Prior to her posts Saturday, both Savage and Kelly’s other girlfriend, Azriel Clary, had staunchly defended Kelly. Both Savage and Clary’s parents, who were featured in “Surviving R. Kelly,” have repeatedly said they believe Kelly “brainwashed” their daughters. 

Gerald Griggs, the Savage family’s attorney, told local news outlet 11 Alive in Atlanta Saturday he is “85 to 90% confident that this is her account,” and cited Greenberg’s statement responding to her allegations.

“Joycelyn Savage — or someone purporting to be Joycelyn Savage — has gone on social media and made several statements distancing herself from Robert Sylvester Kelly and confirming certain facts that we already knew was true with regard to their relationship,” he said. “We are appreciative that certain facts have been confirmed that we knew for the last two and a half years that she was, in fact, a victim, and that she is, in fact, trying to reach out and get her story out.”

In one post, Savage wrote that Kelly “always had a fetish for pissing on his girls/woman. While he would piss on us he would make us swallow his piss and if we threw up piss would turn into feces. I’ve been peed on numerous of times.”

A tape of Kelly urinating on a minor while sexually assaulting her was at the center of the 2008 trial.

In her posts, Savage also writes about Kelly alleging employing assistants to monitor her behavior, and being told what to say when speaking with her parents on the phone. Some of Kelly’s other accusers have told similar stories of Kelly controlling their every movement, such as eating and using the bathroom.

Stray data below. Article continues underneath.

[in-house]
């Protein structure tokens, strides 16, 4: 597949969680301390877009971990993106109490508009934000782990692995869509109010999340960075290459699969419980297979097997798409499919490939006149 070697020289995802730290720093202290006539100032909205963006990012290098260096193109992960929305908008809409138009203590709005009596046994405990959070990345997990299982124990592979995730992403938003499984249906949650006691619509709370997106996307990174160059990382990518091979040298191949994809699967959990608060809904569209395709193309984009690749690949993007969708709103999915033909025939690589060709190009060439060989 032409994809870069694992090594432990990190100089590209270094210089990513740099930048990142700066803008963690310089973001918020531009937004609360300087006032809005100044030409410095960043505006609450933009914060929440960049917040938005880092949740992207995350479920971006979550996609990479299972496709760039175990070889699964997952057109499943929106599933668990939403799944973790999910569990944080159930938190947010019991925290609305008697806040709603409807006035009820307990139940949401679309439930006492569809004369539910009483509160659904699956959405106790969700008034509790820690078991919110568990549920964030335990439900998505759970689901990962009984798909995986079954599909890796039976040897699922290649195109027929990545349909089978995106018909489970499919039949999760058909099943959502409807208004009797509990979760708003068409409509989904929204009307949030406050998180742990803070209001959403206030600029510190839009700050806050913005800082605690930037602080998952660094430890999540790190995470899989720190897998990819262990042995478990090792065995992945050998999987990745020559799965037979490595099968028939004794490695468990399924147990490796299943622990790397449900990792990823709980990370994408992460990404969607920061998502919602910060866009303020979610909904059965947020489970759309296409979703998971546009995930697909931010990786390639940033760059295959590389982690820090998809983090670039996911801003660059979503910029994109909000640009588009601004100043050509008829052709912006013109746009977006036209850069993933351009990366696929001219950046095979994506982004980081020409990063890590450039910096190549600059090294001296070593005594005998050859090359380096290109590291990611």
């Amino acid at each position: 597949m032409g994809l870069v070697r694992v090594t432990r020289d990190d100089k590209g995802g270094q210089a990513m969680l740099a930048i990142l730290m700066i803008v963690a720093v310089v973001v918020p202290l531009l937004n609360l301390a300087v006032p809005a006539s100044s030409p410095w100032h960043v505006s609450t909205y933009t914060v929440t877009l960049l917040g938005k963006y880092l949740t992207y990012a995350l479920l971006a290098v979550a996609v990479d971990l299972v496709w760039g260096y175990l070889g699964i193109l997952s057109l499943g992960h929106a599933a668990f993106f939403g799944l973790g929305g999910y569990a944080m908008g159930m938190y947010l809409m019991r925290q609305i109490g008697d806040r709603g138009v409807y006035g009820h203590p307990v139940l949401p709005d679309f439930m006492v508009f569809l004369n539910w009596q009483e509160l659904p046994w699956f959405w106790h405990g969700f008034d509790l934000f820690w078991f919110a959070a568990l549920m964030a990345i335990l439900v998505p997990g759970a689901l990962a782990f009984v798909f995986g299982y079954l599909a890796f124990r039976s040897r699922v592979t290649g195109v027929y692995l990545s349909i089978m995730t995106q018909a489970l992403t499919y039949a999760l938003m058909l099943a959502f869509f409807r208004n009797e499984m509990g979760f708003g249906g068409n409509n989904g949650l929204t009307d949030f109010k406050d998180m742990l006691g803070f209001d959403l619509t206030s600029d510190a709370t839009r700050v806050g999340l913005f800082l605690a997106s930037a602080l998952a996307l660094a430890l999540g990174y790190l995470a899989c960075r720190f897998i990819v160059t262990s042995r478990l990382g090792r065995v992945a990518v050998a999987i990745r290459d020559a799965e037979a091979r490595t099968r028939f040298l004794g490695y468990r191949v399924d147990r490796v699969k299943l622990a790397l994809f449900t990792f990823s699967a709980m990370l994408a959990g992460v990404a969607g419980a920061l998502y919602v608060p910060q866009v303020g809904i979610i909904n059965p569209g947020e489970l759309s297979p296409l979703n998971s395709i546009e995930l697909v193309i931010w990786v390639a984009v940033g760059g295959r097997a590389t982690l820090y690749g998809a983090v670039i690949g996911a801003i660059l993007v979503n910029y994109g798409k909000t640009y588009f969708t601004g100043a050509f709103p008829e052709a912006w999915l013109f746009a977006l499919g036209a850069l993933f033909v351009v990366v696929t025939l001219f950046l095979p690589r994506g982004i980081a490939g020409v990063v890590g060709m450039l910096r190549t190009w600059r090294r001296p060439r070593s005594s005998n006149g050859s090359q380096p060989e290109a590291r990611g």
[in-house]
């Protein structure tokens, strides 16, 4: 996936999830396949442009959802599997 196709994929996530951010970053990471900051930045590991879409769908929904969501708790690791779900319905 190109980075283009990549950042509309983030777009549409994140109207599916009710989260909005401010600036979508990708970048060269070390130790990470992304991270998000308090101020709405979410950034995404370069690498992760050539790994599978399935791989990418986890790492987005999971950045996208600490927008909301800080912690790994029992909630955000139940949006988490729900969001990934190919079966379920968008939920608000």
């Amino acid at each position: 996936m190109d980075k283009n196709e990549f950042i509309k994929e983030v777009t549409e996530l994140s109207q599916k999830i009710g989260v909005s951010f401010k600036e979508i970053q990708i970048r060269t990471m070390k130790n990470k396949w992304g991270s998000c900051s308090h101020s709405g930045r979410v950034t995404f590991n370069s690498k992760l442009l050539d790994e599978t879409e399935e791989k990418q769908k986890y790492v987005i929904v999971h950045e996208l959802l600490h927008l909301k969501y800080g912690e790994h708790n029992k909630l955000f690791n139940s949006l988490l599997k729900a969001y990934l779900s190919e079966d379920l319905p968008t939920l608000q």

“Why would someone claim to love keep me locked up like some damn animal,” Savage wrote in one of the posts.

Savage and Clary previously defended Kelly in an interview with CBS host Gayle King in March, describing themselves as being in a live-in relationship with Kelly. Savage claimed “our parents are basically out here trying to get money and scam.”

The interview was taped the same day a belligerent Kelly infamously lashed out at King while vehemently denying the serial sexual abuse claims.

According to King, while Savage and Clary spoke with her, Kelly stood off-camera, interjecting with coughs and attempts to cut off the conversation.

Savage also defended Kelly in a 2017 TMZ video. In her post Sunday, she claimed Kelly and his assistants forced her to record the video.

“What you see in any of my interviews is just a split second of what we are allowed to speak on,” she wrote. “You don’t know that we are scripted.”

According to Savage, Kelly “always would say ‘All this can stop today, you want a career? Or do you want to live a normal life,’” she wrote, “basically trying to make me do what he wants.”

This story has been updated to note the Patreon page’s removal.